They are not aware that rabbits need physical and mental exercise and that a too small cage set (as mainly sold at pet stores) can lead to cage aggression. They don’t know that rabbits should get spayed and neutered and that they are not cuddly children’s pets that love to be carried around.

And then there is the always present yearly Easter Rabbit frenzy that just wears off too soon when the whole commitment thing kicks in.

Rocky and his then-mate Cayenne, relaxing happily together. This is rabbit love!
What would you like to do, so that more people know more information about rabbits?
(Should there be talks in schools, for example, to make children aware about rabbits? Or should people be discouraged from purchasing ‘disposable’ pets from pet shops? – and more free ads / editorials put in local papers about rescues taking in rabbits?)

I think the “Make mine Chocolate”- campaign is great!
Or just get a stuffed toy rabbit.

I think there should be more education out there, but I think the ones that need educating first should be the parents/grandparents since they are the ones in charge of the Rabbit purchase/ care and vet bills.
You can’t expect a child to fully care and be in charge of a living being, calling the vet for appointments and paying the bills.
So I think it’s the adults that need to know beforehand what they need to expect and whether they want to invest the additional time/ money and care to share this future family member with their child.

To become an Educator what type of learning or training did you do?

Mainly life experience (19 years), plus the HRS knew me and I was a member also.

I know life experience is a great teacher, what have you found invaluable whilst working with rabbits?

I could tell you too many stories about this one but I think it’s important to remember that Rabbits like People are individuals; they have moods, emotions and small personalities.
So I always did best by treating a Rabbit as the individual it is, not the “supposed to be behaving like this and that”.

And what would be the most important things a rescue rabbit must have in their new life?

Lots of attention, love and care and of course the right housing set up (but that is a matter of proper research on the links above ;P ).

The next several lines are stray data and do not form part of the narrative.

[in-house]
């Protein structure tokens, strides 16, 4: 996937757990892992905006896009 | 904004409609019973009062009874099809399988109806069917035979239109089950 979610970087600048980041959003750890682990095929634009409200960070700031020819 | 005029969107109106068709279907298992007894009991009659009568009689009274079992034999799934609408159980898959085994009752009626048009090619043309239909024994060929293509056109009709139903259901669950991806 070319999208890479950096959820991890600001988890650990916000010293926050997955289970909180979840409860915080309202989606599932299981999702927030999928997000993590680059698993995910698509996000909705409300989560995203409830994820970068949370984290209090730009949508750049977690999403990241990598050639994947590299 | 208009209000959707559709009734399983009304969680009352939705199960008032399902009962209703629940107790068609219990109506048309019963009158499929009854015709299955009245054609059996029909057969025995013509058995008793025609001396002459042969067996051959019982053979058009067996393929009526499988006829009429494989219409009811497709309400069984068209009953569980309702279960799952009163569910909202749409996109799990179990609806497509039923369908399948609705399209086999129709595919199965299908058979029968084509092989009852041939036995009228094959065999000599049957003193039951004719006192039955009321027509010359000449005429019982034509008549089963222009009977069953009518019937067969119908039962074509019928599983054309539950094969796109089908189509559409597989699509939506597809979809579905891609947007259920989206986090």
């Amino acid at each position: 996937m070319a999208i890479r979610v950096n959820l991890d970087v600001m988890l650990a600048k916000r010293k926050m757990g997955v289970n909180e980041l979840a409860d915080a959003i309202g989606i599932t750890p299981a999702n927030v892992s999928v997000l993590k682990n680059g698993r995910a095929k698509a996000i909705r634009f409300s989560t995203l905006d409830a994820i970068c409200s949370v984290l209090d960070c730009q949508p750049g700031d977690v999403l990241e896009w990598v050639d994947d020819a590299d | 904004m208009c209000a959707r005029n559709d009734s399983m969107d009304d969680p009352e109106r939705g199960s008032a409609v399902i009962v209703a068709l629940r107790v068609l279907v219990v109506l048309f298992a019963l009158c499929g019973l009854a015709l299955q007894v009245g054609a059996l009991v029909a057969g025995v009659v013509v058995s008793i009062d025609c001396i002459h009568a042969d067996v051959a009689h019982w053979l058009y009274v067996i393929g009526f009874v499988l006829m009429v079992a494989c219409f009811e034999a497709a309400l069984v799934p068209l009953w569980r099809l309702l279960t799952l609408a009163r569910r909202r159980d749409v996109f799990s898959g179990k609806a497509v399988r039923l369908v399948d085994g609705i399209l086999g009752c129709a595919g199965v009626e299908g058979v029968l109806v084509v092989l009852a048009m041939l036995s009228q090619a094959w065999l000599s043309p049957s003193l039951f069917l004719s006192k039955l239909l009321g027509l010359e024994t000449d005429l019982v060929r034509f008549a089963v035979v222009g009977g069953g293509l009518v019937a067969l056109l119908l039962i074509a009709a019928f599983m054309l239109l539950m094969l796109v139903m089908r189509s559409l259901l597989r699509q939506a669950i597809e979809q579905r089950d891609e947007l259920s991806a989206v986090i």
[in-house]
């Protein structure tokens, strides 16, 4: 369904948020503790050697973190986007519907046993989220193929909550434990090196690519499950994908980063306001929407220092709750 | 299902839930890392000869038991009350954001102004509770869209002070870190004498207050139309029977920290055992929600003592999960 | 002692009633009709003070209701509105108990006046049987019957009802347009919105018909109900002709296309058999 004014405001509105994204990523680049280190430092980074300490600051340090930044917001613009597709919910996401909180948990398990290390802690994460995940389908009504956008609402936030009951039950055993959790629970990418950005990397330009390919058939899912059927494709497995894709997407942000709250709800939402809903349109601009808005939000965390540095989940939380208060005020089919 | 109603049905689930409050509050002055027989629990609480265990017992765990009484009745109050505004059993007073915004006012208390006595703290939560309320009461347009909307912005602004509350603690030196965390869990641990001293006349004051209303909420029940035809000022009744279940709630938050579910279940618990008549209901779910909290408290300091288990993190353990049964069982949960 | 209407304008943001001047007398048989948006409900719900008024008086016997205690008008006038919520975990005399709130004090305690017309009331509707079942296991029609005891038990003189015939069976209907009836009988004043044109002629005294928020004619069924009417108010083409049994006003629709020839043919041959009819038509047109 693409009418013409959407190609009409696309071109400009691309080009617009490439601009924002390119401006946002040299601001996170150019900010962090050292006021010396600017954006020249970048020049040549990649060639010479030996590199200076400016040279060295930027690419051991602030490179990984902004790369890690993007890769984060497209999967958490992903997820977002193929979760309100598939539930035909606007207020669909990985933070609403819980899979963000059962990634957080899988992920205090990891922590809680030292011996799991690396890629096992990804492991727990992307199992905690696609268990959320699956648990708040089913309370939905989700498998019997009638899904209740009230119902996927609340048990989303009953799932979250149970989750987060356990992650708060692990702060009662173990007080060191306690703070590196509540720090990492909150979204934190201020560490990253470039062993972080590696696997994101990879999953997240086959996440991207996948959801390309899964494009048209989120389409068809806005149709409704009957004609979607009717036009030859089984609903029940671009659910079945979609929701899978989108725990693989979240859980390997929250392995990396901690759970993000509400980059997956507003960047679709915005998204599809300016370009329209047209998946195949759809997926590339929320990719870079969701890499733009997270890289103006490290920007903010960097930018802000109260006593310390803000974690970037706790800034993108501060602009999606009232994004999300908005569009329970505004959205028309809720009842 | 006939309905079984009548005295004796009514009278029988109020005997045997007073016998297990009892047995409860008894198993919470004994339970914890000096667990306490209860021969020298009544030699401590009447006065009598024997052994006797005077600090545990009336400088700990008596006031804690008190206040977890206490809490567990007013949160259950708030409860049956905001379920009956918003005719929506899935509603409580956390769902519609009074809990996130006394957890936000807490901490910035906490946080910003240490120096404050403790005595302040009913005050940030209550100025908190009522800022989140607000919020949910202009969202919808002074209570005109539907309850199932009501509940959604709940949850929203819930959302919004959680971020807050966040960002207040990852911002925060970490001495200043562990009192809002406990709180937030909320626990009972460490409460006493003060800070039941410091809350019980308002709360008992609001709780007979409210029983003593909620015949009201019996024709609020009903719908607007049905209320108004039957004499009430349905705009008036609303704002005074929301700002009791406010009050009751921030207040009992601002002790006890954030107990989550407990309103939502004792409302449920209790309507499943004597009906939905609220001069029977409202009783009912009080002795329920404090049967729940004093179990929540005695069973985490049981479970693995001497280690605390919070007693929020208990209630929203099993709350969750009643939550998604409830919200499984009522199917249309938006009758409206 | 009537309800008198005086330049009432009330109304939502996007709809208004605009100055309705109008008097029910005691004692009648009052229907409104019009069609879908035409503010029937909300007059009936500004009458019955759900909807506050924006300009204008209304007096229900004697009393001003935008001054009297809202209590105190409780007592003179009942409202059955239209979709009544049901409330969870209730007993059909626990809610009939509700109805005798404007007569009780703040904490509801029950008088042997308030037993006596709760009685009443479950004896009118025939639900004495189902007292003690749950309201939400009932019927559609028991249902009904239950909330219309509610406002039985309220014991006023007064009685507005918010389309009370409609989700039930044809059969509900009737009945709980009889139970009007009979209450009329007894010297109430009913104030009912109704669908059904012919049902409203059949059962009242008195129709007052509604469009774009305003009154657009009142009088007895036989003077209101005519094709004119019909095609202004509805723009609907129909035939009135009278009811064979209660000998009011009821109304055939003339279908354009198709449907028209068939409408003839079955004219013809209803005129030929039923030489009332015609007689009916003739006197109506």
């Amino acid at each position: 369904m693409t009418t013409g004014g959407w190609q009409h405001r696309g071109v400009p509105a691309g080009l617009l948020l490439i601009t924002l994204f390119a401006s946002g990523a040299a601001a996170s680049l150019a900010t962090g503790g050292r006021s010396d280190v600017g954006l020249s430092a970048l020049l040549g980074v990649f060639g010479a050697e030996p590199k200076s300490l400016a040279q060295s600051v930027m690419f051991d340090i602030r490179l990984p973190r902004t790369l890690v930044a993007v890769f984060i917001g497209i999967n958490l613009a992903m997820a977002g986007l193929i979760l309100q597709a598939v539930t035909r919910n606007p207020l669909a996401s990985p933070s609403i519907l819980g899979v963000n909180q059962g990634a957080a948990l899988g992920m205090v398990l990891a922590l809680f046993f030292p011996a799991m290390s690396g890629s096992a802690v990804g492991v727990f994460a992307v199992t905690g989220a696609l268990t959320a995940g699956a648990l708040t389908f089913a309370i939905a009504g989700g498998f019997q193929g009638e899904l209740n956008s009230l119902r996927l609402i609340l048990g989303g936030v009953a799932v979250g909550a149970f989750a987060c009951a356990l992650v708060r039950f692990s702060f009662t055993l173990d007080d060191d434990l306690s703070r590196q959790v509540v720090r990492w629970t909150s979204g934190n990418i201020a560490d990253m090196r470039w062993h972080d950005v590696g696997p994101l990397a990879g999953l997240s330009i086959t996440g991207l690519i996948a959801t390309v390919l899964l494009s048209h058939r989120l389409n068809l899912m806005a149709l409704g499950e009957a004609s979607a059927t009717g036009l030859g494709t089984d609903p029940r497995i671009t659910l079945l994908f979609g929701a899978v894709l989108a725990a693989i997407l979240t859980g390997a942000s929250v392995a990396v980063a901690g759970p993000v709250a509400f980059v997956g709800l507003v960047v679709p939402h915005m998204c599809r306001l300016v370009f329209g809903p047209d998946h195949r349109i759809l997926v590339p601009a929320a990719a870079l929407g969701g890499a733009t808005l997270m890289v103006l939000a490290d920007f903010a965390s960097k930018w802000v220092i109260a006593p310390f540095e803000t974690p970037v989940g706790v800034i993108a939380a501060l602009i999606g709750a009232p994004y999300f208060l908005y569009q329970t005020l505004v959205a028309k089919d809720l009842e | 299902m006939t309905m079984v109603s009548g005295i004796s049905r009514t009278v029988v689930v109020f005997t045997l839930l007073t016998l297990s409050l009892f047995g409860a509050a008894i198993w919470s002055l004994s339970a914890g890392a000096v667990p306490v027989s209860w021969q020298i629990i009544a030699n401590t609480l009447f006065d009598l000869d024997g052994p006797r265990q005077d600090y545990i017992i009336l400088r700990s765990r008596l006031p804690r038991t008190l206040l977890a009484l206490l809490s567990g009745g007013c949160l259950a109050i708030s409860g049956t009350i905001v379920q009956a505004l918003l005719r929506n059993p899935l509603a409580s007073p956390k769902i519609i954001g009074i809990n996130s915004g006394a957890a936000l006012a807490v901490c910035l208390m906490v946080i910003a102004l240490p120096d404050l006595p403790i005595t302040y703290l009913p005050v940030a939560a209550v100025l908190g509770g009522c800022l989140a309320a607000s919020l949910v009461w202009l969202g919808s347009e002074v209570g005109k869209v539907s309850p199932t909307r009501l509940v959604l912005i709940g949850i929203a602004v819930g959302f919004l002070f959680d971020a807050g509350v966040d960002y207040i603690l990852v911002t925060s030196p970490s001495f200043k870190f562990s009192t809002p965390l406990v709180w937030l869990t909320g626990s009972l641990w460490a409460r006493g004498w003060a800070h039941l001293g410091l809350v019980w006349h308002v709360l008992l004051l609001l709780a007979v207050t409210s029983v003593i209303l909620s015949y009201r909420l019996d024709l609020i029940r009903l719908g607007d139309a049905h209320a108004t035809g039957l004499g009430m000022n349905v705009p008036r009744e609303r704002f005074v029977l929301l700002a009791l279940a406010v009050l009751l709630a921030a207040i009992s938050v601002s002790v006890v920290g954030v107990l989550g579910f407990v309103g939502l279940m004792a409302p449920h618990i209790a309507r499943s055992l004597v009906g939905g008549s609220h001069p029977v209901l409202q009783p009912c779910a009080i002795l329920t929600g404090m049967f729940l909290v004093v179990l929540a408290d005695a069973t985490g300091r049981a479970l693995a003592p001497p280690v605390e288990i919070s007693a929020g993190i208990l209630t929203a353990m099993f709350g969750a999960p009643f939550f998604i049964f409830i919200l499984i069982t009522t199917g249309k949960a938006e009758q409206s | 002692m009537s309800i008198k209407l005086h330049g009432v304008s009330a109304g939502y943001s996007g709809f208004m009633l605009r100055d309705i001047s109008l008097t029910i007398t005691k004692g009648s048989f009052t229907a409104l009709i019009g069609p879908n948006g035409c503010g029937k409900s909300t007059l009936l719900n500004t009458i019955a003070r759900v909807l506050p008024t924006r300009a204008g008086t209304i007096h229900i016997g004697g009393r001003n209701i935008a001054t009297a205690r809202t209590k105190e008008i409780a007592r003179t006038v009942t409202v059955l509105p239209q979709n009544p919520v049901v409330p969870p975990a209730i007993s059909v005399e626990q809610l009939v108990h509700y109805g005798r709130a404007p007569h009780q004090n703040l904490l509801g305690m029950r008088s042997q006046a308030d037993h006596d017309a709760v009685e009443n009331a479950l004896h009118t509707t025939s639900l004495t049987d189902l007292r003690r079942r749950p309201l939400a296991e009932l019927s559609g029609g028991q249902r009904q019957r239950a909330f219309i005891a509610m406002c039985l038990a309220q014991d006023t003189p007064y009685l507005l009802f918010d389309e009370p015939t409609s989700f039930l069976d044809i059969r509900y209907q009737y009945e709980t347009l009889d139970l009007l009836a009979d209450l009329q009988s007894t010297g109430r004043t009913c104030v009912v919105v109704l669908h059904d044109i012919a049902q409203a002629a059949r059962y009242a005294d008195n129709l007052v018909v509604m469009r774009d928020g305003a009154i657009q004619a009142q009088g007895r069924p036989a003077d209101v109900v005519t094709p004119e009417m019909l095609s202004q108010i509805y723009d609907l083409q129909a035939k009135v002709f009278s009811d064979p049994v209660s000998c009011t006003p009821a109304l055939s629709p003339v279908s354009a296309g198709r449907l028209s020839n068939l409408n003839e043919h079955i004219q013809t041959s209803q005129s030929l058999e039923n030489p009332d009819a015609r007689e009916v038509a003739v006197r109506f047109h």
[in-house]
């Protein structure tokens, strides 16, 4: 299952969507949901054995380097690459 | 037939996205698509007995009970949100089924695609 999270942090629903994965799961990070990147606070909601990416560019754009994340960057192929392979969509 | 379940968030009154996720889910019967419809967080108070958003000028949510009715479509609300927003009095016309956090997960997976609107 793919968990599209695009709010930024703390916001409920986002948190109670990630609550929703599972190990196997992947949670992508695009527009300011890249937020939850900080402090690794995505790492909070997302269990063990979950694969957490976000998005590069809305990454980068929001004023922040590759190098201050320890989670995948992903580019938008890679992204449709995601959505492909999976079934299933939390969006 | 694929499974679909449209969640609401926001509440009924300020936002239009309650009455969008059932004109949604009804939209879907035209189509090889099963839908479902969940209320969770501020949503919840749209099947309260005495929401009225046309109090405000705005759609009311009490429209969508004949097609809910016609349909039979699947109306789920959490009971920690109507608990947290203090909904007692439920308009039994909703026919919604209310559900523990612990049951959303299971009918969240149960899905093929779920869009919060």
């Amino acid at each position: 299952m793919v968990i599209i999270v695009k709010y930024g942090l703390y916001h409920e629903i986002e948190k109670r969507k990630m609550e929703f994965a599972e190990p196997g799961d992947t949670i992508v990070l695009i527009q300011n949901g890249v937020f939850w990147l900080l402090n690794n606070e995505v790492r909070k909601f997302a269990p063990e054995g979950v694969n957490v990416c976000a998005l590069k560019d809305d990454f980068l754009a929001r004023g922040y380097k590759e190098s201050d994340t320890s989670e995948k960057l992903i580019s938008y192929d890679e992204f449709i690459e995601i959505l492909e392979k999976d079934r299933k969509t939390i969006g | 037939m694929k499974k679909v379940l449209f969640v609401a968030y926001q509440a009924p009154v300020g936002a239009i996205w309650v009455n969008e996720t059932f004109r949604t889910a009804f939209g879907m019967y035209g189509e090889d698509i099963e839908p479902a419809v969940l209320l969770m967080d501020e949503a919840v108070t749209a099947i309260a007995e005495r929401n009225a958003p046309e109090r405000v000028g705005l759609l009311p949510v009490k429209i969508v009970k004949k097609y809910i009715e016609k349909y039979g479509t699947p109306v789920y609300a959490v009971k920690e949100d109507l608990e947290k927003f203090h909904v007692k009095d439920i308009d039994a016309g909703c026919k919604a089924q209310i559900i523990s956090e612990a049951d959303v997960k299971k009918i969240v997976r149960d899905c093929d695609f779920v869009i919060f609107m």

Is there anything that you would like to mention?

There is not such a thing as an “impossible” rabbit that is worth dumping because he/she just does not “act right”. Often Rabbits act off because of certain issues and it’s often up to us to do our kind of “investigation” work to find out since they can’t talk -or better- yell at us if they are not happy.
So I would say: Never give up on your Rabbit, the most difficult rabbits in my life were often the most smart and beloved ones I had at the end … it just takes a bit sometime for us to really “hear” them.

Thank You very much Rebecca for sharing your experience and advice !
If you are thinking of adding a rabbit to your family then remember that rabbits can live for 14 years, their medical expenses are as high as dogs and cats and females rabbits Must be spayed to prevent uterine cancer.
If you are still interested (a true bunny lover eh?) then local rescue centres are filled with rabbits looking for safe indoor homes and the love you receive will be endless.
and remember Chocolate bunnies are for Easter and soft toys are for children :)
(I have plenty of soft sculptures in my etsy shop if your kiddie is 'wanting' a bunny).


  1. A candid and educational interview ! Love the photos too, thank you Annette. You inspire me!!

  2. What a great interview! Big thanks to Rebecca for all the work she does to help rabbits!

    And I agree that "Make Mine Chocolate" is a great campaign - and your sculptures are also a wonderful easter idea. Picture books about bunnies are also a really good gift for children who love rabbits.

  3. Thank You Pey, I think facts are so important especially when told by an experienced bunny handler.

    and Thanks Katie, what a wonderful idea about books for children - I would go for that one too. Many years ago the Smithsonian Institute produced book and soft toy packs - and I got the rabbit and otter one's - they were great.